Barlow Hut, Ruahine FP, Wednesday 31 January 2018. Map: BK36
Another potentially hot day was ahead of us 11 trampers, aiming for the Ruahines. We travelled down State Highway 50 to Wakarara Road then onto Glenny Rd, at the end of which our tramp was to start. It had taken us an hour and a half to get there. It was at this stage that the lure of a cool river had us deciding to walk up the Makaroro instead of Parks Peak.
We began by walking through some up-and-down farmland and low shrubby bush. Not far from the last gate, about 15 metres from the river, we came across the sign for Gold Creek track which had eluded us on a tramp in that direction last year.
Out of the bush, you are greeted by the junction of Gold Creek track and the Makaroro River. You follow what is a broad riverbed of mainly shingle and small rock. We criss-crossed the river, making sure of our footing as the rocks were very slippery. Evidence of past major slips were clearly visible, with large scars in the tight-knit, tree-covered hills.We had a short morning tea break in a shady spot along the river, then it was off again to get to the eight-bed Barlow Hut (one of the most recently built in the area). Arriving at the hut with half an hour to spare before a 12 o’clock lunch, five of us decided to go looking for a waterfall Vic had mentioned. Instead of the waterfall, we found the very narrow western end of Colenso Spur track, so it was back to the hut to join the others for lunch. When it came to heading back downriver, we all noticed how much hotter it was – so it was no surprise that some of us (including all the women) took regular dips in the lovely pools on offer. Although we missed ‘Vic’s waterfall’, we spotted another we’d failed to see on the way up. Something else that had eluded us on the way up was the other entrance to Colenso Spur track which we found thanks to Tony’s map and some persistence.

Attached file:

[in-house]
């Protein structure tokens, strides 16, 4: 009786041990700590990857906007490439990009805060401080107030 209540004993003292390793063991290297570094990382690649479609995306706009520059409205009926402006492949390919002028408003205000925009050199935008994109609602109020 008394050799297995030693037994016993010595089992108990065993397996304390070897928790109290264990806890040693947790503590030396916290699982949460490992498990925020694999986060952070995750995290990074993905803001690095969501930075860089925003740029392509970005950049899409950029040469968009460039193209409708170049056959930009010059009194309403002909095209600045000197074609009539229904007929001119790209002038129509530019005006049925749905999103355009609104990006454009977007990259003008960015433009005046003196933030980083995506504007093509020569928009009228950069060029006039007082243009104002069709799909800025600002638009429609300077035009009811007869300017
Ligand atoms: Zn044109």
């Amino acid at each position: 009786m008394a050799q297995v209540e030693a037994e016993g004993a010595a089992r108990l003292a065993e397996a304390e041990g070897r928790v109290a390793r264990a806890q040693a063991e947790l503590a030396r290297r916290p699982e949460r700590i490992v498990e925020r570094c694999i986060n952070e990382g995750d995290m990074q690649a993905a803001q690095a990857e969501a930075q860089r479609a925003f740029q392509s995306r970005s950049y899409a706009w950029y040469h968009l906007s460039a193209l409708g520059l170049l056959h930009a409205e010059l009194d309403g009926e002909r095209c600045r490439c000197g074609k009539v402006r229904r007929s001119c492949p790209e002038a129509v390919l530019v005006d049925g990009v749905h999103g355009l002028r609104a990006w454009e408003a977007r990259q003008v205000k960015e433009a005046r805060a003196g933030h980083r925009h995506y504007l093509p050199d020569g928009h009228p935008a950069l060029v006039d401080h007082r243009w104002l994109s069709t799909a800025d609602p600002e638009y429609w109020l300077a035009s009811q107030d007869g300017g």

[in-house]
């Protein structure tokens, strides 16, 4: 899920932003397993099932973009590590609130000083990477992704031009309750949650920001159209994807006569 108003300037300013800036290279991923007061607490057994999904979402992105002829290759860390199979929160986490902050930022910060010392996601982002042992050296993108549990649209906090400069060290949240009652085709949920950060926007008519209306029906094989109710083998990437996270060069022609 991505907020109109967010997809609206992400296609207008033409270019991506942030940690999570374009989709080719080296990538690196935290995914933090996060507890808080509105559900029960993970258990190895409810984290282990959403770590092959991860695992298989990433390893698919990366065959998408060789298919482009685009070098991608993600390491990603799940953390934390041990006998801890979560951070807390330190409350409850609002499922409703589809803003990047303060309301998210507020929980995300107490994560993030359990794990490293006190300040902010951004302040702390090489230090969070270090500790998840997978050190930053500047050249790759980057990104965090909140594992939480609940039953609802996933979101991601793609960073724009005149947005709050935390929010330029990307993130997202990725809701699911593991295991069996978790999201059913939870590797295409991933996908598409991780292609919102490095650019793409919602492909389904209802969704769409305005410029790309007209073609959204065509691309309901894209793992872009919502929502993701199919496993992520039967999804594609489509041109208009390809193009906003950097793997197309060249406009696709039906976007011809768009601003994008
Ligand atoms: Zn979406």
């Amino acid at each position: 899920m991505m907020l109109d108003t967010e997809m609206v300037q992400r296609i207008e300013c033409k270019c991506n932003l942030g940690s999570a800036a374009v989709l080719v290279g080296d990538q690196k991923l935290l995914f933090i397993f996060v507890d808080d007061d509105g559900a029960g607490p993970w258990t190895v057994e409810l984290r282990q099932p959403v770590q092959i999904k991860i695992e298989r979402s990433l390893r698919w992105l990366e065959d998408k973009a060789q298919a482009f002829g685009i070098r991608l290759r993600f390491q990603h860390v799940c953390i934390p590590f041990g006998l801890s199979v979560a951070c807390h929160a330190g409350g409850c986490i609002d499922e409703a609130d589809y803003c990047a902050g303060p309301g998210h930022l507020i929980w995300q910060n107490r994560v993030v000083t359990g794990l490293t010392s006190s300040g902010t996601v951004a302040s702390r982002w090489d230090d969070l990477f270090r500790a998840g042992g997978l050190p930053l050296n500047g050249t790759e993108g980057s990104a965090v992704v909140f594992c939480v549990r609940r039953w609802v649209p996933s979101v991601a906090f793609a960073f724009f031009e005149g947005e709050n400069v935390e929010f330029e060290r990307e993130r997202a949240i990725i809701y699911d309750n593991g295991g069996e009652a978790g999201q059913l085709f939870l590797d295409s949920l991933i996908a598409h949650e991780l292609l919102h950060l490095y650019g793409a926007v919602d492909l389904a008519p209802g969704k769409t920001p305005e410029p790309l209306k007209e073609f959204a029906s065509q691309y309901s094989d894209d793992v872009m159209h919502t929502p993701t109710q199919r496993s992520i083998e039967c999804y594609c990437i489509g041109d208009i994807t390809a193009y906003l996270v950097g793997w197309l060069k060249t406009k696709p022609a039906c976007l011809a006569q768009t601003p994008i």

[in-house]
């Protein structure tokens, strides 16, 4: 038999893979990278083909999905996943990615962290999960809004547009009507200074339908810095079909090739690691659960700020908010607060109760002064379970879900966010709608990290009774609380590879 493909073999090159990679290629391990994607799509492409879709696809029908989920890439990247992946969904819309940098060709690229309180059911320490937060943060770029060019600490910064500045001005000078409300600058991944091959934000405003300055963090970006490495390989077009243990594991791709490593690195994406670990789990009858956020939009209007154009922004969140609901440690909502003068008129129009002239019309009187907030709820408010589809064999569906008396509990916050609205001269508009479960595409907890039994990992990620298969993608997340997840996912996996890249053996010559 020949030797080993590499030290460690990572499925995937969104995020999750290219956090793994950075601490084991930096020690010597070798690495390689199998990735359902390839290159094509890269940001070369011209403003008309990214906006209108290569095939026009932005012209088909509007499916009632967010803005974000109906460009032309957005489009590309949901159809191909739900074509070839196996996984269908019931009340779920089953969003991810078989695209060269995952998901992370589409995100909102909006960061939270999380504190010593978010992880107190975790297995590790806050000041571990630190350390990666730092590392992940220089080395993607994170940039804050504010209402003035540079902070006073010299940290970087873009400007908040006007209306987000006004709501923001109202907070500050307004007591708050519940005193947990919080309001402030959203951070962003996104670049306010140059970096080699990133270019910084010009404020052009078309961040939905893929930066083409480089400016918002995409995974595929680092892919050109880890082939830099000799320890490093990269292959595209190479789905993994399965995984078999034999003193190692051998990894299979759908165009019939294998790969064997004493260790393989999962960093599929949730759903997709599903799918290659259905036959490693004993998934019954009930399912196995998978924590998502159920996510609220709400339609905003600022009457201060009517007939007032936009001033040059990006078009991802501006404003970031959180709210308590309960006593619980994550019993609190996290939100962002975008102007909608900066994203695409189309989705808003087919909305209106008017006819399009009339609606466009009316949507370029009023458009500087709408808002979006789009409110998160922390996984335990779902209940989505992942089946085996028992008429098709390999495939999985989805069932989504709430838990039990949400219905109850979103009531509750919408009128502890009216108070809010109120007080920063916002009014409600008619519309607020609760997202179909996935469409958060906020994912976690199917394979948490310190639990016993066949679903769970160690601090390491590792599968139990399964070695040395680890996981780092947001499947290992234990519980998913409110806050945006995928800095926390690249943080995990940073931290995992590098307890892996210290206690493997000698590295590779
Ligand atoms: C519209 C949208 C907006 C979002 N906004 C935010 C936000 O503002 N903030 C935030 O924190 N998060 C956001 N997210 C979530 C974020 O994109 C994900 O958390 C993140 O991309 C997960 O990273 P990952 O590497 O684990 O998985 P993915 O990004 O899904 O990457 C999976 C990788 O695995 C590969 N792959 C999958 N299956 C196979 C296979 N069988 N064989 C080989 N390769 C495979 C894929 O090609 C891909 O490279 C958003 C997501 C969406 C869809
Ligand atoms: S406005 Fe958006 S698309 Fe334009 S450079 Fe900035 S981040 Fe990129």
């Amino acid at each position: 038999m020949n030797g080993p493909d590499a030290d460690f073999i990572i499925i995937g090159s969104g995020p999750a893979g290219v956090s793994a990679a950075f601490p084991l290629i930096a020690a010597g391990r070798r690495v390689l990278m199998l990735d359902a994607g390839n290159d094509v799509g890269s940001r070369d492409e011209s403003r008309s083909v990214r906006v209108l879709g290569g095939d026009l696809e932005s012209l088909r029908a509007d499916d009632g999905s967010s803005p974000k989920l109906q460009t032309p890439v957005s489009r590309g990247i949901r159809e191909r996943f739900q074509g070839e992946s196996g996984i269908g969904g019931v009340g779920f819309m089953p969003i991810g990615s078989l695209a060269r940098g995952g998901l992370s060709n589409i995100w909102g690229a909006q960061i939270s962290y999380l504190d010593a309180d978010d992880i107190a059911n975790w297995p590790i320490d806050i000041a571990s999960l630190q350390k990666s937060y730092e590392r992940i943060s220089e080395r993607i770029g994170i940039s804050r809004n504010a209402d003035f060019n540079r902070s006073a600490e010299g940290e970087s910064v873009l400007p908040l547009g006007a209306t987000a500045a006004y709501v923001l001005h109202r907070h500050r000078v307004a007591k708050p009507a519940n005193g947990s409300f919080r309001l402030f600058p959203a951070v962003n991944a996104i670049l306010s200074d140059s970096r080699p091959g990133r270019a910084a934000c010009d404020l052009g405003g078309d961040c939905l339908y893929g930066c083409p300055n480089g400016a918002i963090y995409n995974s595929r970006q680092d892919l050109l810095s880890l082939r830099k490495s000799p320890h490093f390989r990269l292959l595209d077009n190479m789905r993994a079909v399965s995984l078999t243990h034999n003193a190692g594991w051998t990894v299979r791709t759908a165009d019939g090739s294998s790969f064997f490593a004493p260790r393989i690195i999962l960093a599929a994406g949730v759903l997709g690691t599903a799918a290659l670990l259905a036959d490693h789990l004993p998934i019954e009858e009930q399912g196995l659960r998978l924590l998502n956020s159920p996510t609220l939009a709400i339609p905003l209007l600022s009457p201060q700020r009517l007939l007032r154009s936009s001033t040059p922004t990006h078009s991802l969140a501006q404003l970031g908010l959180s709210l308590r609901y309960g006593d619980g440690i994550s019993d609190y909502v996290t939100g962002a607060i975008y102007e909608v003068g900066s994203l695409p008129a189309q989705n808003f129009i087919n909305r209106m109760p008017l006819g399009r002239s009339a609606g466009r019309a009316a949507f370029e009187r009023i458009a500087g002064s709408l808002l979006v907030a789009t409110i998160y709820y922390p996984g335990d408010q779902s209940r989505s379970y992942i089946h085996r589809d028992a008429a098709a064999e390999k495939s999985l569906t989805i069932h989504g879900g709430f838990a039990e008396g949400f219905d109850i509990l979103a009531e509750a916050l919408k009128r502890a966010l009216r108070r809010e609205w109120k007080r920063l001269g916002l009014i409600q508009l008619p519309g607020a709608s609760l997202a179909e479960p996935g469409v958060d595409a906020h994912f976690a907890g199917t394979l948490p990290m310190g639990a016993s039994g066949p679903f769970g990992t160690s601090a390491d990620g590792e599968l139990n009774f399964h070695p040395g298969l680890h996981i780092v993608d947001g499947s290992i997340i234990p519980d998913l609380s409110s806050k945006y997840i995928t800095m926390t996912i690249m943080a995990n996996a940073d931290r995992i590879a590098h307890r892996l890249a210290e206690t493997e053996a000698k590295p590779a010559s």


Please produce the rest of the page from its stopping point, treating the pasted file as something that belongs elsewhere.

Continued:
From the beginning of the tramp, we had been treated to a wonderful cloud display: thinly spread and wispy, some with some colour to them, and they only got better throughout the day.
Getting back to the van, the larger group were greeted by an open van and some pretty relaxed-looking fellow trampers.
We reached Napier just after 4.30, happy knowing the Makaroro River is safe from being dammed – for now at least.
Trampers: Peter Slagter, Tony Plymers, Vic Bullock, John Marshall, Keith James, John Bennett, John Burrell, Hilary Heath-Caldwell, Denise Bavidge, Amy Hutchinson, and reporter Marie Deroles.